Will it be 4-4-2, 4-3-3 or 3-5-2 for Latics?

Harry Lyon latches on to a Walter Stanley (third from right) cross. Carl Davenport lurks for any rebounds.  Photo courtesy of WiganWorld.

Harry Lyon latches on to a Walter Stanley (third from right) cross. Carl Davenport lurks for any rebounds.
Photo courtesy of WiganWorld.

In the mid 1960’s Allan Brown’s Wigan Athletic team played the kind of football fans liked to watch. There were two excellent wingers, Les Campbell and Walter Stanley, who would put over a stream of tantalizing crosses for the twin strikers to feed on. No wonder that Latics scored 121 goals in the 1964-65 season, when they won the Cheshire County League. Harry Lyon led the scoring with 67 goals in all competitions.

Football was an attacking game in those days, with 4-2-4 prevalent.

Then came England’s World Cup victory in 1966. Alf Ramsey’s team played without wingers, the ‘wingless wonders’ . They packed the midfield with four players, leaving just Geoff Hurst and Roger Hunt up front. With the rugged Nobby Stiles playing the role of  ball winner in front of a back four marshaled by the superb Bobby Moore, England were a very difficult team to play against. Ramsey’s success was based on solid defence, but he also had a superb midfield general and match winner in Bobby Charlton to help generate goals. 4-4-2 was to become the norm for years to come.

Fads come and go, especially football formations. Putting labels on formations is always tricky, as would be the case in Paul Jewell’s side that won promotion to the Premier League in 2005. Dave Whelan had forked out what was a lot of money at the time for twin strikers who would both score more than 20 goals that season.The names of Nathan Ellington and Jason Roberts are etched into the history of the club.

They were fed from the right wing by Gary Teale, as Campbell and Stanley had supplied Lyon and Davenport some forty years before. However, on the left flank was converted centre forward Lee McCulloch. McCulloch could not in any way be called a winger – his role was to bolster the midfield and ghost in at the far post to poach goals, with the opposition defence being occupied in coping with ‘The Duke’ and ‘JR’. The formation they played was usually referred to as 4-4-2, but it could be argued that 4-3-3 was a better descriptor.

Wingers are back in fashion in modern football, although they are expected to play their part in defensive duties too. But many managers shun the idea of playing with twin strikers, preferring to deploy a lone centre forward with support coming through from midfield. Up against two central defenders the lone centre forward has a difficult job. He is not only expected to hold-up the ball when he is almost always outnumbered, but also to score goals. Inevitably the goalscoring ratio of the modern centre forward, in terms of goals per game, has dropped over the years.

In terms of holding up the ball Marc-Antoine Fortune is the best centre forward that Latics currently have. However, his goalscoring ratio for Latics is low even for a modern day lone centre forward – a meagre 1 per 10 games. Although Fortune’s career average is higher – almost 1 in 5 – it is bettered by those of Andy Delort (1 in 3.4) and Oriel Riera (1 in 4). How much longer will Rosler continue to play Fortune at the expense of the other two?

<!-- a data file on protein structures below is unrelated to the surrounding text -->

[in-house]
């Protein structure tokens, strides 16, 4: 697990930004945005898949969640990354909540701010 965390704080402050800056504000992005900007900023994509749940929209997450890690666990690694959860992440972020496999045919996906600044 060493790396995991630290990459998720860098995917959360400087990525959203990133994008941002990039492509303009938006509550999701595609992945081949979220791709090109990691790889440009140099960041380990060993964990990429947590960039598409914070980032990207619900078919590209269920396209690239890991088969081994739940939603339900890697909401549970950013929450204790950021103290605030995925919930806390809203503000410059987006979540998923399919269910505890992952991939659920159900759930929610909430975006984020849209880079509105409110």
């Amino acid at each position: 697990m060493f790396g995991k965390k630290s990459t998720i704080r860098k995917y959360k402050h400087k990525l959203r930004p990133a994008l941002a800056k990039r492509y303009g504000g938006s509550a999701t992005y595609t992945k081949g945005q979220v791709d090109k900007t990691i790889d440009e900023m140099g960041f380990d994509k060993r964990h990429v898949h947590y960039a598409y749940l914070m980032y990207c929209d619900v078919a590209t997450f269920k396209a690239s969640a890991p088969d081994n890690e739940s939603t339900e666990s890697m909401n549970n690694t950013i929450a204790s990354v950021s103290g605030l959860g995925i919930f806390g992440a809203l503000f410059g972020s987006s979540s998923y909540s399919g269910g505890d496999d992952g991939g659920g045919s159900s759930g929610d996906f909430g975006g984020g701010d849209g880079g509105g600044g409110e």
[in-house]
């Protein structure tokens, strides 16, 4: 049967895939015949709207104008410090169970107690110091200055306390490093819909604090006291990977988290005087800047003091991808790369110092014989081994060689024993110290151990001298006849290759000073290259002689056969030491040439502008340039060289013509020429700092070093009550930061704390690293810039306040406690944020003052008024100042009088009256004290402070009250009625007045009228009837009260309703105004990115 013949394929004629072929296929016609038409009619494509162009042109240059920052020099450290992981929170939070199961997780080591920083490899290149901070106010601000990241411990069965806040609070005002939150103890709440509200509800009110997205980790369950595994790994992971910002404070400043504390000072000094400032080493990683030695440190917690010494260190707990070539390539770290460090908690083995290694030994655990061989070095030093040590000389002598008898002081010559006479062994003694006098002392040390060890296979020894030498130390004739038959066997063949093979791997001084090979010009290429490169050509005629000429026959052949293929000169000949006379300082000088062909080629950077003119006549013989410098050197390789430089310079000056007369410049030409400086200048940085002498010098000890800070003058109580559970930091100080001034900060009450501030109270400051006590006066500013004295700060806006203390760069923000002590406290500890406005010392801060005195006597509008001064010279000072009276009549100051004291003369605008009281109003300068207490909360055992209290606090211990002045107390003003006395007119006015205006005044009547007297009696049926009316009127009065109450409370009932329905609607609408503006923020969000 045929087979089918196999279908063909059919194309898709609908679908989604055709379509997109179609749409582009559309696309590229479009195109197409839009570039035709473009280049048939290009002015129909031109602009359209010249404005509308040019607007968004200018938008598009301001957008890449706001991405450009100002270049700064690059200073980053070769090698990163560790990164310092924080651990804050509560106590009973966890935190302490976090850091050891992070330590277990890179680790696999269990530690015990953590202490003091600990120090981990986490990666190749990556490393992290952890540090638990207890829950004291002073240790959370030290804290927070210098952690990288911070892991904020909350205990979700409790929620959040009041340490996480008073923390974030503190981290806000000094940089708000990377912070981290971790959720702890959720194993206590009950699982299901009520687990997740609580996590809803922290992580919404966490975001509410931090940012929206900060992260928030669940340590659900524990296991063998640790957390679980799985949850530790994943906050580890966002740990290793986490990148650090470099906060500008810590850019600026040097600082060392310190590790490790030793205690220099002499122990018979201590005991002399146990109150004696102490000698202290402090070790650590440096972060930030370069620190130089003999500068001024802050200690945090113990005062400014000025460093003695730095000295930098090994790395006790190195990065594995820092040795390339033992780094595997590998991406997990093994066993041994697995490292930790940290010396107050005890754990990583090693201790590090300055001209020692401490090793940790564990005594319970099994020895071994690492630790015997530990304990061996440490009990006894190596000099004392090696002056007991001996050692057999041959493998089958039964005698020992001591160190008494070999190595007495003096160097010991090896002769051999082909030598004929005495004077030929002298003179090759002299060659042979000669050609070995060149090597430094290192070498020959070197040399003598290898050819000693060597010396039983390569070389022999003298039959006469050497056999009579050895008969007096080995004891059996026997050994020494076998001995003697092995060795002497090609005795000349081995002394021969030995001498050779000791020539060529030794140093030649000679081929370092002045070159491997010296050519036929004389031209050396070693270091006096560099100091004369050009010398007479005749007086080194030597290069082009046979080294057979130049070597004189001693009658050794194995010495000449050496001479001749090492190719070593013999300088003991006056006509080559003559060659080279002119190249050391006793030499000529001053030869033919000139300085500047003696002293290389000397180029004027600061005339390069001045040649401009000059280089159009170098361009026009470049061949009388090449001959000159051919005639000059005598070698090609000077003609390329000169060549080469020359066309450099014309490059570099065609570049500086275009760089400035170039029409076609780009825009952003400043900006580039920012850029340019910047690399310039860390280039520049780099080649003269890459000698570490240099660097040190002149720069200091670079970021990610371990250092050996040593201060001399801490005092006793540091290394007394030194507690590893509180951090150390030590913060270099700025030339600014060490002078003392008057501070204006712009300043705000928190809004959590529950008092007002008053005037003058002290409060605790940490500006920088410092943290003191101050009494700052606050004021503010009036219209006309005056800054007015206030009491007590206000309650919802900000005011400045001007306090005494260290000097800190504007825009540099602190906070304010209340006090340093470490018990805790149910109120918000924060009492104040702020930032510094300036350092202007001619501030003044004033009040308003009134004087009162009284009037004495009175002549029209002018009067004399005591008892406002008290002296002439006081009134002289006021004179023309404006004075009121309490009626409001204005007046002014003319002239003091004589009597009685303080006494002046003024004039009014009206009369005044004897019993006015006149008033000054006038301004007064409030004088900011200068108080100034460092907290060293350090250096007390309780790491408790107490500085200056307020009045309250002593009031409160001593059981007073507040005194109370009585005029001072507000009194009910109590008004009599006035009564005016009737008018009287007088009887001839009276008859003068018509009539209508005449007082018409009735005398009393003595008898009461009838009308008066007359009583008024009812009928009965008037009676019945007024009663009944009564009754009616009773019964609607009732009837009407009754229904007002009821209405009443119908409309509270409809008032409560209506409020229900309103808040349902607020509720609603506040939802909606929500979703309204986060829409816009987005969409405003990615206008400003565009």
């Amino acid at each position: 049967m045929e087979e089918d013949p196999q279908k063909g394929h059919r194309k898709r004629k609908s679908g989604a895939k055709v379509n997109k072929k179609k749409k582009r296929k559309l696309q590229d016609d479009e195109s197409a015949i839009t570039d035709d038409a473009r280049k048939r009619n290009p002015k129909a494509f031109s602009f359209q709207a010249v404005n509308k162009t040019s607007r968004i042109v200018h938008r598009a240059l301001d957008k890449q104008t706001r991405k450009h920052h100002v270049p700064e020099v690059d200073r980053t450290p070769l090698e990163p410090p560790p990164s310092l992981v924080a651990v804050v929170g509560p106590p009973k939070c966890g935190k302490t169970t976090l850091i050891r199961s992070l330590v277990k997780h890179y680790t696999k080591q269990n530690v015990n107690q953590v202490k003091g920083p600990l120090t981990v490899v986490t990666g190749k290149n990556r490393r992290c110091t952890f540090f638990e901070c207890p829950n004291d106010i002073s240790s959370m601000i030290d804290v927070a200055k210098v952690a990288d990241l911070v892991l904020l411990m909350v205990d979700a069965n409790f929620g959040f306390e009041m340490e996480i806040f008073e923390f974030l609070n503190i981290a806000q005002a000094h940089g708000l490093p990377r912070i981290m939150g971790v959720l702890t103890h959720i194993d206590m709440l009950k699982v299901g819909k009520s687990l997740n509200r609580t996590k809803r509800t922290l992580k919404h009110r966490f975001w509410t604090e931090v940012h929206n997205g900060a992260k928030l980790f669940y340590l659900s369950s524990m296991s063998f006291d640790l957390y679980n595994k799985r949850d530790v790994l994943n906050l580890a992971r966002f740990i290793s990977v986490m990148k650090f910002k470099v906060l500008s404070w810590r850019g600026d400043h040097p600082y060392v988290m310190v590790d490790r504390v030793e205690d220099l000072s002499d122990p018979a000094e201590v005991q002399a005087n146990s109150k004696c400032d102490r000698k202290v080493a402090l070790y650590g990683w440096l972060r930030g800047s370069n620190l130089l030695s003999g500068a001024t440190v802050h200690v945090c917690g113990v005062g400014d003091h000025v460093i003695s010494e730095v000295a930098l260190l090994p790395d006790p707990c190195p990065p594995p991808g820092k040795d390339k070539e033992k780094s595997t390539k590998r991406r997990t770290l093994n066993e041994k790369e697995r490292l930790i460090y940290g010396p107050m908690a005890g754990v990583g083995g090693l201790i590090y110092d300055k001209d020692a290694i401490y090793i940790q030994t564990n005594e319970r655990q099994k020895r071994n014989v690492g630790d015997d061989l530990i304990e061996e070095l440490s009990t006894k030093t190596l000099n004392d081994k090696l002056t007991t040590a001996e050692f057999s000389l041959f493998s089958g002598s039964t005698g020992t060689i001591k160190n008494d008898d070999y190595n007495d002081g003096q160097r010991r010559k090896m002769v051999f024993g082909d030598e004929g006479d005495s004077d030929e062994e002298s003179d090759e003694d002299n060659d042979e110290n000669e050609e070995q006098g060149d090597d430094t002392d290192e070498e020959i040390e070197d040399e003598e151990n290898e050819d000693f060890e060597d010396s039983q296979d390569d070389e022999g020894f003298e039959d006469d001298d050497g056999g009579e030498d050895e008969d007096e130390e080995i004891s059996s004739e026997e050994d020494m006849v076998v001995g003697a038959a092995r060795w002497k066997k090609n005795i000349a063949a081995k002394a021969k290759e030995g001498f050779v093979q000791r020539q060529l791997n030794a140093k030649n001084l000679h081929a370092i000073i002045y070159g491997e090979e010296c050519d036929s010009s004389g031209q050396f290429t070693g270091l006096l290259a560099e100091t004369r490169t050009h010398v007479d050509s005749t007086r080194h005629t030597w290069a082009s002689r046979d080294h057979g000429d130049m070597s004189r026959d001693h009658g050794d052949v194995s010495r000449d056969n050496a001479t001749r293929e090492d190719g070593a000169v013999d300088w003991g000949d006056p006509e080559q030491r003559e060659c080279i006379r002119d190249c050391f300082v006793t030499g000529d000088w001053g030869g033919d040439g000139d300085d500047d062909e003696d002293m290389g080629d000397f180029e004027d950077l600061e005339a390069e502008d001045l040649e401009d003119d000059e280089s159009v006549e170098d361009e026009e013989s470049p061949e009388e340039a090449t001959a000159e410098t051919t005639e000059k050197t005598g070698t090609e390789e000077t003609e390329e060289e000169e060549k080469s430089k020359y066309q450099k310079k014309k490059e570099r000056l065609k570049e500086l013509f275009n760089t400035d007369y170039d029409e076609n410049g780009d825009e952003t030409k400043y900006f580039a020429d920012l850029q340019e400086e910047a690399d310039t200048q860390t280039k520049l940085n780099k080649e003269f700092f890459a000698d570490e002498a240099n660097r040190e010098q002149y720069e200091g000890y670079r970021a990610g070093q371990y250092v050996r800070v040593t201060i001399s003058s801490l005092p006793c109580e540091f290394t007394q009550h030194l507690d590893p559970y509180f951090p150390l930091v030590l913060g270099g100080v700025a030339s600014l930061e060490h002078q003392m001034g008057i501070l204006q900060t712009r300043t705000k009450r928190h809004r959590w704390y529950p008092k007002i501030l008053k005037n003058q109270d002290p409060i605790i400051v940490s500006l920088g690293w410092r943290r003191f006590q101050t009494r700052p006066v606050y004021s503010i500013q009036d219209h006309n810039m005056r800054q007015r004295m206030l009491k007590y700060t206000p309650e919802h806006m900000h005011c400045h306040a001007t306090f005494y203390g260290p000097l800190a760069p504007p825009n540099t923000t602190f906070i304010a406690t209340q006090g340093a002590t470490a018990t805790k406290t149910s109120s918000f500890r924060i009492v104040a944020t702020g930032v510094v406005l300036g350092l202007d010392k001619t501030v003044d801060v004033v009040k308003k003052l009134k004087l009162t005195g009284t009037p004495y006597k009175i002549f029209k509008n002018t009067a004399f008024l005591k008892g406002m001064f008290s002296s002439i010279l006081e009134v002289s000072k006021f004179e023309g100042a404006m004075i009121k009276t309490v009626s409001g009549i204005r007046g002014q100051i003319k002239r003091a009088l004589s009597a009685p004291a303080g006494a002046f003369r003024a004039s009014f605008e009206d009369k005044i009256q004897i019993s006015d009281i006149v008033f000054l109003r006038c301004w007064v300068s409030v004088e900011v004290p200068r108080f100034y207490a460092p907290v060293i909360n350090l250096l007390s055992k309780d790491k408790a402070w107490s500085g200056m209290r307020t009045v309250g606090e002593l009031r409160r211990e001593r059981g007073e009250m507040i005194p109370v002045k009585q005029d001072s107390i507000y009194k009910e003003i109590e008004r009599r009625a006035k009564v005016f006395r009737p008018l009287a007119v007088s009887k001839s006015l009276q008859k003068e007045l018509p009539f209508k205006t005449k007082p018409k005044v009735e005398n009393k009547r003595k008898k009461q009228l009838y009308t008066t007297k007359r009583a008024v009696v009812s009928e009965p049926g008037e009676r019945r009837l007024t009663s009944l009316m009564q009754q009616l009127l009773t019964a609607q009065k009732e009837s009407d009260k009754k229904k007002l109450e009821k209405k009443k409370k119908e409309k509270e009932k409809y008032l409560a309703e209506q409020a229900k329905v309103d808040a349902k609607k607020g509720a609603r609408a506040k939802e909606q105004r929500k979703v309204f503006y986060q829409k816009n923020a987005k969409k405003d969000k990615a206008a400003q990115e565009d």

If one trawls the social media and fan forums there are lots of supporters who advocate the kind of attacking approach that uses two wingers with two central strikers. Many refer to it as playing 4-4-2 although it is probably more akin to the older 4-2-4. Over these pasts weeks several fans have advocated starting lineups that include Callum McManaman and James McClean on the wings and Delort and Riera as twin strikers. It brings back memories of the days of Allan Brown.

But it is something that is unlikely under Uwe Rosler or any manager who might succeed him. Most prefer the security of a packed midfield rather than risk putting too many players far forward. Were Rosler to suddenly have a paradigm shift and choose such an attacking formation the reality on the pitch would be something different, with players having to drop back to help a beleaguered midfield?

Some managers like to stick to a set formation and recruit players who can fit into it. Rosler is not one of those. His players are expected to adapt to whatever formation he decides upon, which in turn can often depend on the opposition his team is to face. Having a set formation has its advantages. Roles are clearly defined and players can slot seamlessly into the system. However, it also makes it easier for the opposition to plan their strategy well in advance.

So far this season we have seen formations that can be broadly labeled as 3-5-2, 4-3-3 and 4-4-2. In recent games Rosler has operated a modified 4-4-2. He has deployed three central midfield players, with Roger Espinoza playing further forward than the other two. He has used Don Cowie in right midfield to provide cover for the attacking runs of James Tavernier from the full back position. Fortune has played the target man role with Callum McManaman in a more fluid attacking role.

From time to time Rosler has used a 4-3-3 system with two genuine wingers in McManaman and McClean. The formation offers balance, together with a direct threat to the opposition defence coming from both sides of the pitch. However, both McManaman and McClean need to see a lot of the ball to be effective and this has not always happened. An alternative would be to use Shaun Maloney and Martyn Waghorn in wide positions, with a tendency to move inside. Both have been more consistent goalscorers than McManaman and McClean.